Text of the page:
The House is very indifferently furnished, and the Finances are two low to get any more. I suppose the necessary ET cetera or first beginning of the winter such as Wood, Hay, Wine & c will require at least 1500 Dollars. You had best bring one Suit of Curtains, or perhaps Susan must go without. The Horses I wish you could sell provided a tolerable Price could be got for them. The big Horse grows very old & I wish to be rid of him at the proper Price of £30. As to Mr. Remsen, he must either lodge in the Office & board with Mr. Pintard, or take a number of Books & all the Papers to his lodging and have the Key of the office to go in occasionally, as you think best. I have referred him to you & he says he will do any Thing you are of opinion will Answer. There are no Broaches of any kind in the House, but if you cannot bring yours with Ease, we can do without. I delivered the Letter you refer to & answers went by Dr. Romaine. If Polly could take the big Horse (if not sold) I should like it, provided she could take Care of him, but how is this possible without a Boy, and where is she to get Hay for him in her Situation. He would be starved. But now as to the grand Point. I cannot think of your staying longer than this Week. You must set off on Monday next at farthest. I am like a Pelican in the wilderness.

Mr. Hanson is gone. I am quite alone with my Secretary. I shall certainly expect you if the weather is good on Tuesday Night. Your Brother Sammy is to Squire you from Princeton. I observe what you say about Patty, and have no Objection to her lodging with Susan as it will be Company for her, and Mr. P. deserves every Thing from us. But how will you get her down, unless her Papa will bring her to Princeton in the Chair. I am very anxious for your arrival lest the weather should change, yet I am loath to hurry you. I have 30 Gentlemen to dine with me to day — what a figure I cut all alone. My Time & Paper will only admit of assuring you Hannah, My dearest Love, Your Elias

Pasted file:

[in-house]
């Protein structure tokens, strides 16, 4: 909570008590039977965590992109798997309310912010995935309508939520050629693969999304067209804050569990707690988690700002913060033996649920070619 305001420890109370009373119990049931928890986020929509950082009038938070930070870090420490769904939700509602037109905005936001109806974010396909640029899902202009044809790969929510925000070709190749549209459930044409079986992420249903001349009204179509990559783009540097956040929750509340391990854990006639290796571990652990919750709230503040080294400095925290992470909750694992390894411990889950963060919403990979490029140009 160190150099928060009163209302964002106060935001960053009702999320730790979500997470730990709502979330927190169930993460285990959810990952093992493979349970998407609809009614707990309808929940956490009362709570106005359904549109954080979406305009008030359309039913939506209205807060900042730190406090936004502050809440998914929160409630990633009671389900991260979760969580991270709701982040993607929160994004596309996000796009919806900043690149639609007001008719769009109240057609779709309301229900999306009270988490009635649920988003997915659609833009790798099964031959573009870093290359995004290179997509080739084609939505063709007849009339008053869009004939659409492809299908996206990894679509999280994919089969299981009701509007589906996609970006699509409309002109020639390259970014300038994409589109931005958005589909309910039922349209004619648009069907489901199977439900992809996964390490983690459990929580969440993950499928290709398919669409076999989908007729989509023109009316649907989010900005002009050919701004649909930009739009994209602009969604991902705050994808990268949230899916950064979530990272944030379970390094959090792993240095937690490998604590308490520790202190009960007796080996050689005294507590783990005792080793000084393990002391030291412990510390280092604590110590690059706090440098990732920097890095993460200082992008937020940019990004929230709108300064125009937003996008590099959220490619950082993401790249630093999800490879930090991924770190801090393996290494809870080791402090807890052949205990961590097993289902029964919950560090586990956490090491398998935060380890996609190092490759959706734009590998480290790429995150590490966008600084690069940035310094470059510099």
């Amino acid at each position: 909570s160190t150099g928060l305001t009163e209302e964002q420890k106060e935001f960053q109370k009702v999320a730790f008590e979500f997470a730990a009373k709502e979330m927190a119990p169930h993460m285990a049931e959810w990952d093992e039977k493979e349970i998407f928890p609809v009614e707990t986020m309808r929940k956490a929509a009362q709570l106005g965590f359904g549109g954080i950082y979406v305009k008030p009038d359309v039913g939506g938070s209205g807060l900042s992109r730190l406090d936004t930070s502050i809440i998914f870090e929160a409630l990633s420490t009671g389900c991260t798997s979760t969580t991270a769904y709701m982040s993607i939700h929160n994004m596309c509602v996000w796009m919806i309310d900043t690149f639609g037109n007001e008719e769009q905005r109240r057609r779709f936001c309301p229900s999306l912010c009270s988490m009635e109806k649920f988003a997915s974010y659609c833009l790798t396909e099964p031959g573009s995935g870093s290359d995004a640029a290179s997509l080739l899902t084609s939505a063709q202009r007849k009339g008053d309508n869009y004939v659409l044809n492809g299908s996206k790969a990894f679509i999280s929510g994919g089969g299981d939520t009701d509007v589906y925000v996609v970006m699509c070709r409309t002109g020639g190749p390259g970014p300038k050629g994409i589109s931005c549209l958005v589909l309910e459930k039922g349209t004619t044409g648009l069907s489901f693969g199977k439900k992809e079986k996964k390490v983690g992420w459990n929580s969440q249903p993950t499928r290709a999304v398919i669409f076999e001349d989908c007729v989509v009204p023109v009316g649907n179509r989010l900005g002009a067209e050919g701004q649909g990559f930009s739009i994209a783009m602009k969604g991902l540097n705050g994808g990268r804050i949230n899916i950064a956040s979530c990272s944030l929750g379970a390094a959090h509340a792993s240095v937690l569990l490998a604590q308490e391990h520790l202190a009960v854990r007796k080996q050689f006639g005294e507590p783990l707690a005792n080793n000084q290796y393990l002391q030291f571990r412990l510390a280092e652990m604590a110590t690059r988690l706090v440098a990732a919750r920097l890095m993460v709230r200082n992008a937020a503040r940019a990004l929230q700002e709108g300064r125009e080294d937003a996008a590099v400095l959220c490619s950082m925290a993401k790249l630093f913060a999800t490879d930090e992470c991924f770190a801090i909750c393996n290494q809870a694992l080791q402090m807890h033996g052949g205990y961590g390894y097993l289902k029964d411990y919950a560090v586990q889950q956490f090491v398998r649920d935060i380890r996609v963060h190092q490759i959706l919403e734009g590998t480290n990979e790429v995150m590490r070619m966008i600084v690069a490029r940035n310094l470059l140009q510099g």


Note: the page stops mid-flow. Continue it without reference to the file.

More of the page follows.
– P.S. Bring with you all your Plate.

Boudinot was a lifelong friend of Alexander Hamilton and very close to Robert Morris. He belonged to “the wealthy, wise, and the good,” had the ear of George Washington and was a dutiful servant to the “constructive party.” Robert Morris was the Minister of Finance and one of Boudinot’s earliest Presidential letters was to the “Confederation C.F.O.” of the United States of America. This November 21st letter content about spoons, at least in this author’s opinion, is quite amusing: